Increased spending on infrastructure has emerged as the top priority for businesses in the building industry, according to the latest survey of nearly 400 business leaders.

Releasing its Business Priorities for the 2014/15 Federal Budget survey – in which 364 business chief executive officers of companies of varying sizes across a range of sectors were asked to rank six policy objectives according to their importance – Australian Industry Group (Ai Group) reported that overall, reducing the company tax rate was considered the most important priority, followed by higher spending on infrastructure and bringing the budget back into surplus over the medium term.

Of the 84 leaders surveyed from the construction sector, however, beefing up investment in transport, energy and other types of infrastructure was considered most important, with 29 per cent ranking this the highest priority for their business and 60 per cent ranking it in the top three.

This just edged out reducing the company tax rate, followed by bringing the budget back into surplus over the medium term and upping spending on training and apprenticeships, while construction industry leaders were less concerned about nearer term fiscal balance or increasing tax concessions for research and development.

The latest results come amid media reports suggesting up to $10 billion in federal government assets could be sold to pay for new road and rail investments.

According to News Corporation reports, assets such as Australian Rail Track Corporation and Defence Housing Australia could be put on the block, with all proceeds going into major infrastructure projects.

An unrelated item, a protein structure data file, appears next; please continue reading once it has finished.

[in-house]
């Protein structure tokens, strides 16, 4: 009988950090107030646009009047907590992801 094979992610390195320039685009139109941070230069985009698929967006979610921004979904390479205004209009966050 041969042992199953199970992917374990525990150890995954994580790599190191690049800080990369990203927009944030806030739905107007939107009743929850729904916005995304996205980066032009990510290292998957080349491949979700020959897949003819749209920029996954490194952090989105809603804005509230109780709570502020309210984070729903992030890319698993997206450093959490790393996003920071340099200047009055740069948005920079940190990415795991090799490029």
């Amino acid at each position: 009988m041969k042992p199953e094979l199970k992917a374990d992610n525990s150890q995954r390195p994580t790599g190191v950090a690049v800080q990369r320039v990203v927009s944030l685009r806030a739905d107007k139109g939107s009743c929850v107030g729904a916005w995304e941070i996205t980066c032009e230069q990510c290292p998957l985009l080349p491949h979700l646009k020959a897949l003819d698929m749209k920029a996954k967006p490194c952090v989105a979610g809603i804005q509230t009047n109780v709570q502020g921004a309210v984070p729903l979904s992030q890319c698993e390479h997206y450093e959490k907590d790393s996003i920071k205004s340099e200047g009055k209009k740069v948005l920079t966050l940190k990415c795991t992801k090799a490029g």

This follows Friday’s signing of an ‘Asset Recycling Agreement’, under which the Commonwealth agreed to pay states an amount equal to 15 per cent of any sale proceeds which are allocated to infrastructure.

Commenting on the overall result, Ai Group chief executive Innes Willox said the government needed to foster an environment which was conducive to investment and productivity whilst taking a measured approach toward cutting the deficit over the medium term.

“The survey highlights two key messages from business ahead of next week’s Budget,” Willox said. “Firstly, the Government needs to put a strong emphasis on creating the right environment for businesses to lift investment and improve productivity.”

“And secondly, while business is clearly backing the need to consolidate the budgetary position, the clear preference is for this to be done in a measured way over a number of years rather than risking damage to the still-fragile economy by cutting too fast or too hard or by saddling business with counterproductive tax increases.”

Willox added that a challenge confronting the government was to avoid being ‘one-dimensional’ in its thinking toward the budget, and that ‘far-sighted’ action was needed to restore public finances whilst growth still needed to be supported as a larger economy which would generate the tax revenue necessary to support growth.

He said the time is now right for increased infrastructure investment as capacity and skills previously used on mining related building projects are being freed up.